Mark J. Koenig

8/28 “Restoring Honor” Rally Emblematic of Ideological Divide

Posted on September 1 2010 6:00 pm

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The “Restoring Honor” rally this past Saturday on the National Mall, organized by Fox News host Glenn Beck, confounded critics even as it uplifted and inspired its participants.  I was among those attending the event, part of a truly massive crowd estimated conservatively (based upon aerial photographs) at somewhere between 300,000 and 500,000.  Despite the attempts begun by (primarily leftist) critics to impugn and malign the rally and those attending it weeks in advance, the gathering was peaceful and non-political in nature – just as Beck had billed it.  As several so-called mainstream journalists noted, there was no apparent anger, vitriol or bitterness exhibited by the crowd.  In fact, I noticed only one indirect political reference in the entire program – more on that later.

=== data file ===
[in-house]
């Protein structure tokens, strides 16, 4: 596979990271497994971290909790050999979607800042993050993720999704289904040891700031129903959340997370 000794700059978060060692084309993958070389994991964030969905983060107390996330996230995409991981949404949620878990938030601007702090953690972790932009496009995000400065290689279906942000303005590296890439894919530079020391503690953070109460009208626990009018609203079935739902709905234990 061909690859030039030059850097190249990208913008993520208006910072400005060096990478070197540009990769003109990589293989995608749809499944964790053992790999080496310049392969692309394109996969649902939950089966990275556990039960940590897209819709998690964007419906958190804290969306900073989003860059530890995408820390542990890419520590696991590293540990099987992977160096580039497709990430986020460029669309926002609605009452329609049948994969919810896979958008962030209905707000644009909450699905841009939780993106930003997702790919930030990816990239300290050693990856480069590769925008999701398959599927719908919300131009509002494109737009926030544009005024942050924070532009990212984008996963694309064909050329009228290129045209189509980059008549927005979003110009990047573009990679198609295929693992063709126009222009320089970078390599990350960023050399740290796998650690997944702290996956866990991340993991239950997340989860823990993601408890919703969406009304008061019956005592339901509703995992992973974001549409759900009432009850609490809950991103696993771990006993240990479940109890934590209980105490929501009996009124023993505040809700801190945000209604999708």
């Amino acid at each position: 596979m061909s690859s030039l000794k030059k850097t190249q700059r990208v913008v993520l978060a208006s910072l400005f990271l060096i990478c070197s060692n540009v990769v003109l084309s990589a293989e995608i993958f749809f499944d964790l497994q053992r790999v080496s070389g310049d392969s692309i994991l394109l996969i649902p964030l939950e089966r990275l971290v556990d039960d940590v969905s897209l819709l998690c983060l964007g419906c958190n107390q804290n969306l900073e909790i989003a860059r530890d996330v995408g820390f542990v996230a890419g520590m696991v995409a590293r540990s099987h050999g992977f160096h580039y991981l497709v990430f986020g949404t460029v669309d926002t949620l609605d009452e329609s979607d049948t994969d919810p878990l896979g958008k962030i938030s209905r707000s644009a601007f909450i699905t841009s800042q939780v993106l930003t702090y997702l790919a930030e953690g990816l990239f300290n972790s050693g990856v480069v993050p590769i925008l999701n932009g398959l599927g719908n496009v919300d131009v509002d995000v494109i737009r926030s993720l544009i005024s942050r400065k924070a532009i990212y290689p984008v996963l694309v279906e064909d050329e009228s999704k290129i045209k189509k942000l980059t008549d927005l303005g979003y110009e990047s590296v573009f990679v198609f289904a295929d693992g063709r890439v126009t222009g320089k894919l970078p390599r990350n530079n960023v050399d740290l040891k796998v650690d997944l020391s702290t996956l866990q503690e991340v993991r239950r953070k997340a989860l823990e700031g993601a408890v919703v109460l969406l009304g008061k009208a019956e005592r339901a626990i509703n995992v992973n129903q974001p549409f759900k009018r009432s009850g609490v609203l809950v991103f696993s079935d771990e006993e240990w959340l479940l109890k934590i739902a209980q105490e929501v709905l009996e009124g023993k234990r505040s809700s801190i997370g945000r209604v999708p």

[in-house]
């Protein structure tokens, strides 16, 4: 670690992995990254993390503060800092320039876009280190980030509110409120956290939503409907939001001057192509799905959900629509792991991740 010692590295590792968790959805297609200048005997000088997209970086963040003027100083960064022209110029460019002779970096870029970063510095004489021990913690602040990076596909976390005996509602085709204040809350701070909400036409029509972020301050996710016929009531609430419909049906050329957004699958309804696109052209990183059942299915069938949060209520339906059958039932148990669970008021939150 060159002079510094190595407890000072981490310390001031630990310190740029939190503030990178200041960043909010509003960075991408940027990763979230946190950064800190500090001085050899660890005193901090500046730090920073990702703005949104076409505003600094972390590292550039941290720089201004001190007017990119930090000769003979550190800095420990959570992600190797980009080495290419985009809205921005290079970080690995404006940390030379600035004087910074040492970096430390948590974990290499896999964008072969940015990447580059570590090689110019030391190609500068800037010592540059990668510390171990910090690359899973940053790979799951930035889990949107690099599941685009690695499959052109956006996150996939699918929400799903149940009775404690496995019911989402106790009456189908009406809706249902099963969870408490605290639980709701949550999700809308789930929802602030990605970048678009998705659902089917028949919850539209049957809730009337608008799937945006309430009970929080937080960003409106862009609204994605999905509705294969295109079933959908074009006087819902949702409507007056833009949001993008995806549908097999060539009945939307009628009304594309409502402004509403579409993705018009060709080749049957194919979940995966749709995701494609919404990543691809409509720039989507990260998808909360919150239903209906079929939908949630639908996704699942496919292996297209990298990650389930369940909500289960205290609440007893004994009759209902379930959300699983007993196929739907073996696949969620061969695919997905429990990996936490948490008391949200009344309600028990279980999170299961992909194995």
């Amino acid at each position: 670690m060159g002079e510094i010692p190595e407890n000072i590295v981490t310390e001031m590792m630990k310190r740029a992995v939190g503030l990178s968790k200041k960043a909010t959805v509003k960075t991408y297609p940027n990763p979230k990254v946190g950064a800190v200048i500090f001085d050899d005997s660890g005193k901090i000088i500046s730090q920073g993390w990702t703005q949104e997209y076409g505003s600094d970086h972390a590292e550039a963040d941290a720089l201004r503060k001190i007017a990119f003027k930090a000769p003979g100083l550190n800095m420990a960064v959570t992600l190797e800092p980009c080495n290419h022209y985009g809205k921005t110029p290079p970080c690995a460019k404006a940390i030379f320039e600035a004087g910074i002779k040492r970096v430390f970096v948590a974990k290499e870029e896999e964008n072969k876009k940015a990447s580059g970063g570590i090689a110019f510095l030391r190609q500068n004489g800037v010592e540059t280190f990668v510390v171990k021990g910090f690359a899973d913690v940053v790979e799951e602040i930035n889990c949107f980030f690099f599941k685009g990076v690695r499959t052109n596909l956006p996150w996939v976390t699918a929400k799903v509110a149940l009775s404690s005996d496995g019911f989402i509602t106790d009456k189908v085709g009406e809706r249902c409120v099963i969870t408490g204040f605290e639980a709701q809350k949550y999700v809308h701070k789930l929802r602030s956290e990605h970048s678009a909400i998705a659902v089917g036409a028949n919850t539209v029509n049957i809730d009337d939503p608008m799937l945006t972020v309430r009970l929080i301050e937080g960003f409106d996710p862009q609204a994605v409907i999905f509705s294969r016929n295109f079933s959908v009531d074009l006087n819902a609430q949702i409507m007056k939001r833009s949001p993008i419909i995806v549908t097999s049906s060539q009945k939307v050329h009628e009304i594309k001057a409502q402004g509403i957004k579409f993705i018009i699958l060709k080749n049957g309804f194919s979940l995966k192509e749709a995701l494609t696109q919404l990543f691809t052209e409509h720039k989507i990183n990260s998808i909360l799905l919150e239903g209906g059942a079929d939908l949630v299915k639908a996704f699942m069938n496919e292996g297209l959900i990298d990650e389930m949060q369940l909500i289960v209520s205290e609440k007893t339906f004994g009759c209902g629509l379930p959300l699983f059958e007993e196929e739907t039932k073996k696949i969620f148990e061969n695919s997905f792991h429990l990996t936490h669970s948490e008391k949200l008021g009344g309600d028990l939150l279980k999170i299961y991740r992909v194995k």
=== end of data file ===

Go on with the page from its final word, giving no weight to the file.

I arrived in D.C. on Friday afternoon anticipating an event historic in size and significance, meeting up with relatives from St. Louis.  Over dinner that night, we discussed the rampant media speculation regarding the rally, fueled in part by Beck’s refusal to release more than a few details of the program agenda in advance – even to Fox News Channel executives.  He later explained on his radio program the following Monday that he had deliberately done this to prevent his associates at FNC from being subjected to accusations of any sort of cover-up or clandestine plot.  In fact Beck had made it clear for months leading up to the event that it was being organized by him, and was not sponsored by Fox News in any way.  Despite this, the drumbeat of criticism persisted, with some journalists continuing to refer to the rally as a “Fox News event,” and others darkly warning that it might degenerate into an ugly display of racism and/or intolerance.  I and my family members agreed to meet at 7:30 a.m. the following morning to take the Metro from Arlington, VA into D.C. for the 10 a.m. rally.  As it happened, my curiosity got the best of me and I ended up taking the train to the Smithsonian station that morning shortly after midnight to see for myself what was happening at the foot of the Lincoln Memorial.

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